On a conference call with reporters and analysts Wednesday, Red Hat CTO Brian Stevens said the appliance, which is called the Red Hat Appliance Operating System (AOS), would be delivered to ISVs as a pre-configured package complete with a virtual appliance software development kit (VADK) in the "first half of 2008." AOS will share full application binary interface and application programming interface compatibility with RHEL And VADK will leverage Red Hat Network for support and software updates, he said.
Citing Red Hat's new corporate mantra of "any application, anywhere, anytime," Stevens said the appliance OS is certified to run on Amazon EC2, VMware's ESX Server, and eventually on Microsoft Windows Viridian "if and when it ever ships."
The burgeoning virtual apps scene
The AOS announcement has come during a period of increased activity in the virtualization arena, where Linux has taken a starring role as a cheap, flexible OS on which to build virtual appliances.
Red Hat AOS isn't the first Linux distribution to cater to virtual appliances. In October, Canonical Ltd. released Just Enough Operating System, or JeOS, a 215 MB version of Ubuntu that has been stripped of MySQL; the Common Unix Printing Layer, or CUPS; email; and Lightweight Access Directory Protocol functionality. And since 2006, Raleigh, N.C.-based rPath has targeted the virtual appliance market with its rBuilder appliance packaging product.
Like existing virtual appliance OSes, Stevens said the time from purchase to install to usage of a Red Hat AOS appliance would be a "matter of minutes." The difference between AOS and the competition, however, is the large number of applications already certified to run on RHEL, he said.
"The big problem we solve with Red Hat Appliance OS is that it is an RHEL-certified offering," he said. "Other appliances out there today are generated with homegrown Linux, and that doesn't scale. … It has security problems. … We tried to address that with a certified appliance," Stevens said.
For Gordon Haff, a senior analyst at Nashua, N.H.-based Illuminata Inc., the point is significant.
"The main difference [between AOS and rPath Linux] is that RHEL is certified to run with a huge number of applications," Haff said. "The Red Hat Appliance OS possibly allows people to have it both ways: an appliance model, but on top of a standard OS,"
For customers, the downside to Red Hat AOS virtual appliances is that they'll inevitably cost more than an appliance using a generic Linux as its foundation," Haff said.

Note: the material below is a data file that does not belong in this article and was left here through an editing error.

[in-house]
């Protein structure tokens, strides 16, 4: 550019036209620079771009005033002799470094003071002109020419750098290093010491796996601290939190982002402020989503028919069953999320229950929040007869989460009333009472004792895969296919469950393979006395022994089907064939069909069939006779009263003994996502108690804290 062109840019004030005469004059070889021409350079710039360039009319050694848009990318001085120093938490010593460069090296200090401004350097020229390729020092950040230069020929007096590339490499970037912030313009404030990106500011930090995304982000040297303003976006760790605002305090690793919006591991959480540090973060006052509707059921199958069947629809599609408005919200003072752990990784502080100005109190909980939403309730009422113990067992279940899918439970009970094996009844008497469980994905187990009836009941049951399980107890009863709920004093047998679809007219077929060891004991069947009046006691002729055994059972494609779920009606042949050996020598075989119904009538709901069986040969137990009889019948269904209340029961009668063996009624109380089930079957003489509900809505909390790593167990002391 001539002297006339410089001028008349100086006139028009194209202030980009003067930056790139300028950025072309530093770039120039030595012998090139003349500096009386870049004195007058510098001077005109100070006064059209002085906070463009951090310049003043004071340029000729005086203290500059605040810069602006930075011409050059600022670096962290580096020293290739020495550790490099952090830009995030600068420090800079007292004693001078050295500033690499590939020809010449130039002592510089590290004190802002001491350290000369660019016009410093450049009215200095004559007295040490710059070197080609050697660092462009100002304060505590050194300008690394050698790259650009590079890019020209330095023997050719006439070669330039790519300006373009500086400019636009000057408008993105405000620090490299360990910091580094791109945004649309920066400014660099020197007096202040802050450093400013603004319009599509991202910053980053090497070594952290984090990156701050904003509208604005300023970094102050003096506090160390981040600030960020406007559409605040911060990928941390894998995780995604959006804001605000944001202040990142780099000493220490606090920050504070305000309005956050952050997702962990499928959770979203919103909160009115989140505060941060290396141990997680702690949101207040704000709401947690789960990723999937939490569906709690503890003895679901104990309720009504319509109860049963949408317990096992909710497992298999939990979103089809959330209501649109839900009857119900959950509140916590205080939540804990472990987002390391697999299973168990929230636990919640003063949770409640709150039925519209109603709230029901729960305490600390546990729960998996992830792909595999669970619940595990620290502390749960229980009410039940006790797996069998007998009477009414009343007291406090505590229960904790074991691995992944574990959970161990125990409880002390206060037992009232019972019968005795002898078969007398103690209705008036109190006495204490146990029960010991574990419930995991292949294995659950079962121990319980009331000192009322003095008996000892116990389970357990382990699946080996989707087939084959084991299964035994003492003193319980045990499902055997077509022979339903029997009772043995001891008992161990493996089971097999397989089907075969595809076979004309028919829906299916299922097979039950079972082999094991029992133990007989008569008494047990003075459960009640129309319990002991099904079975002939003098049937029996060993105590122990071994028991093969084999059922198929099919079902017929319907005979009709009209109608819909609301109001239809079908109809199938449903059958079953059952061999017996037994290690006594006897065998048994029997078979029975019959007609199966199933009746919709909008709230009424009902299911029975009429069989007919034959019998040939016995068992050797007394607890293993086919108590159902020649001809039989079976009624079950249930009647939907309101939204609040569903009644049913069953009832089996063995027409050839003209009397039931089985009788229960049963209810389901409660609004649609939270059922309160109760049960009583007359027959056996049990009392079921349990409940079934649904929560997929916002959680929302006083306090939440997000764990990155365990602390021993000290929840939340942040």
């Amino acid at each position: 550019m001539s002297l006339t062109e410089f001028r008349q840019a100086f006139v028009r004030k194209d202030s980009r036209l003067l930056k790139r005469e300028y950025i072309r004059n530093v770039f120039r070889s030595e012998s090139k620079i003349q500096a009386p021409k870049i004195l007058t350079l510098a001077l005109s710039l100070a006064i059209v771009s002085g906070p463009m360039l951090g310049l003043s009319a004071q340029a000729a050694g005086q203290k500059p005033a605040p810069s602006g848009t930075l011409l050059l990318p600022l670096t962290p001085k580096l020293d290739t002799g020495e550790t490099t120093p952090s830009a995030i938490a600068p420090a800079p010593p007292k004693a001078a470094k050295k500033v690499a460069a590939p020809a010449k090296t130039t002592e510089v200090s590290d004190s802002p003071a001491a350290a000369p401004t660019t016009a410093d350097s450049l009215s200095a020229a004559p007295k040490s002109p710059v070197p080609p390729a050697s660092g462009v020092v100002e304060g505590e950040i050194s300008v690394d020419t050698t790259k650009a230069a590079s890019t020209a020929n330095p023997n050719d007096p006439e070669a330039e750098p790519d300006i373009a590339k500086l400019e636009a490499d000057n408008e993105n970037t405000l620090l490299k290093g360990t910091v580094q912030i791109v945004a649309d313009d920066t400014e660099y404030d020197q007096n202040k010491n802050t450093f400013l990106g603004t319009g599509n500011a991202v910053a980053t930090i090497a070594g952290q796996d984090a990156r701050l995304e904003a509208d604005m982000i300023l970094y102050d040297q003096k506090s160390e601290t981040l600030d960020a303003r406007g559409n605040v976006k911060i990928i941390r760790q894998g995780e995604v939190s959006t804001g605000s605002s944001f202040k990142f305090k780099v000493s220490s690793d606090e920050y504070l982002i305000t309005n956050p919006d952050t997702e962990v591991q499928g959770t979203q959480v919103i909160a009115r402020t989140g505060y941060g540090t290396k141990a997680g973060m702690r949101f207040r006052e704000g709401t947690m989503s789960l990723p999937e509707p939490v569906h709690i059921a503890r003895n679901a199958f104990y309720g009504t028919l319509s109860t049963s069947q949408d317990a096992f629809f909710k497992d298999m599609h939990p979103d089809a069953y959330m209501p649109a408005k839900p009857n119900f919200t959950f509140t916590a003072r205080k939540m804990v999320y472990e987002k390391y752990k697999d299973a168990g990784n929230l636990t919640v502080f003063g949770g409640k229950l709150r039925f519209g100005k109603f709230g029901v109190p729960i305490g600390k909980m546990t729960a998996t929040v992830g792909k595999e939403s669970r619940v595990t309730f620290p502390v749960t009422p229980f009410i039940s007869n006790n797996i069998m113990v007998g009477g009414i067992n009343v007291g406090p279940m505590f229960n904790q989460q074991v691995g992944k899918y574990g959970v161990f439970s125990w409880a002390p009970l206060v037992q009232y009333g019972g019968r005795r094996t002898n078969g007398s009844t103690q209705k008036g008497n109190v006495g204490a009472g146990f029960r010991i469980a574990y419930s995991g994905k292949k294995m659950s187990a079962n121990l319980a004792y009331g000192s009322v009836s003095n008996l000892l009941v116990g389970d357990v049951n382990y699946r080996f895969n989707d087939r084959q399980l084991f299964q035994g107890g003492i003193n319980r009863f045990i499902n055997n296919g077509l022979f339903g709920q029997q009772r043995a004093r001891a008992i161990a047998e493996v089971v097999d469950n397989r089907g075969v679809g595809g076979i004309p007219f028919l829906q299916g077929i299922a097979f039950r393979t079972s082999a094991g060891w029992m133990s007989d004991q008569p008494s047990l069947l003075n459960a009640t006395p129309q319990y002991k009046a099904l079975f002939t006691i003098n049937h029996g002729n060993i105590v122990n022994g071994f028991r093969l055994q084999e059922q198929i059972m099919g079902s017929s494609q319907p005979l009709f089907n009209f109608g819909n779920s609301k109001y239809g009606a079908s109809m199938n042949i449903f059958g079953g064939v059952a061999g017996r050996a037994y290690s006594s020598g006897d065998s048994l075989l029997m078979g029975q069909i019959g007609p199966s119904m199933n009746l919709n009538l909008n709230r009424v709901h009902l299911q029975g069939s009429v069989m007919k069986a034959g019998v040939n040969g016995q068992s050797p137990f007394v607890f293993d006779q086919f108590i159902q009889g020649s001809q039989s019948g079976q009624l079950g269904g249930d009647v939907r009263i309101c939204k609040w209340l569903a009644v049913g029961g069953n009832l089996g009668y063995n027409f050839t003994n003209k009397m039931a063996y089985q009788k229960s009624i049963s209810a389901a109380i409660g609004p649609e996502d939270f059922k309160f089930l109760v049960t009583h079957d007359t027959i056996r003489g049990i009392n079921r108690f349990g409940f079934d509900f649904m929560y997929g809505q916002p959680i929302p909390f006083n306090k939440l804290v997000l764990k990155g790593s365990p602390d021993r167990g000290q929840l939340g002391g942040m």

A new tack
Virtual appliances and AOS represent a shift from Red Hat's traditional business model, competitors said. In a statement sent to SearchEnterpriseLinux.com late Wednesday, rPath CEO and former Red Hat executive Billy Marshall said the demand for virtual appliances compelled Red Hat to respond with AOS. "It will be interesting to see how Red Hat manages the conflict between their legacy general-purpose operating system business and the technology requirements associated with delivering JeOS to support an application vendor-maintained virtual appliance," he said.
At Novell Inc., Justin Steinman, director of product marketing for Linux and open platforms, said the company has a "roll your own" SUSE distribution called the openSUSE Build Service, available since January. Red Hat's news, he said, will have little to no effect on rPath's strategy.
"We've actually been doing appliances for while," Steinman said. "Several large vendors have been building storage appliances, for example, using SUSE Linux Enterprise Server as the OS, but they've chosen to do so privately. [Novell] sees no need to publicize the fact that it has an appliance OS."
Meanwhile, ISVs aren't sitting around waiting for Linux OS vendors to wake up to the virtual appliance movement. Some have partnered with rPath, and many more have built homegrown virtual appliances themselves based on Red Hat Enterprise Linux and Novell SUSE Enterprise Linux Server.
VMware Inc. was pleased with Red Hat's decision to create an appliance platform, said Dan Chu, vice president of emerging products and markets in an email. "Virtualization is a large market, [and] customers are continuing to virtualize their business-critical Red Hat Enterprise Linux environments on Virtual Infrastructure, enabling them to manage their Red Hat instances in the same VMware resource pool as all of the rest of their Windows, Linux, Solaris environments," he said.Support, distribution questions
On the support side, Scott Crenshaw, senior director of product management and marketing for Red Hat, said tier 3 support for Red Hat AOS would be provided by Red Hat to ISVs. ISVs would in turn handle tier 1 and tier 2 support for end users downloading appliances.
"This appliance model will be distributed through the ISVs," Crenshaw said. "They will take their appliances, mate them with the optimized RHEL appliance OS [using the SDK], and then create a pre-configured appliance. ISVs will essentially be the channel for Red Hat."
Red Hat also announced Wednesday that a wide range of software applications on Red Hat Exchange (RHX) are already available for trial and purchase as pre-configured software appliances.
Red Hat Exchange, which was announced at the annual Red Hat Summit in May, is a user-driven review site for a stable of open source applications, including enterprise resource planning, customer relationship management, business intelligence, and database and systems monitoring. It is hosted by Red Hat.
With an RHX and AOS combination, Illuminata's Haff said Red Hat could streamline the appliance distribution process, but he stressed it's too early to give a definitive answer on that front. "We'll have to see how the integration with ISV updates and so forth gets put into place because that's an integral piece," he said.
At press time, no pricing for Red Hat AOS or VADK had been disclosed.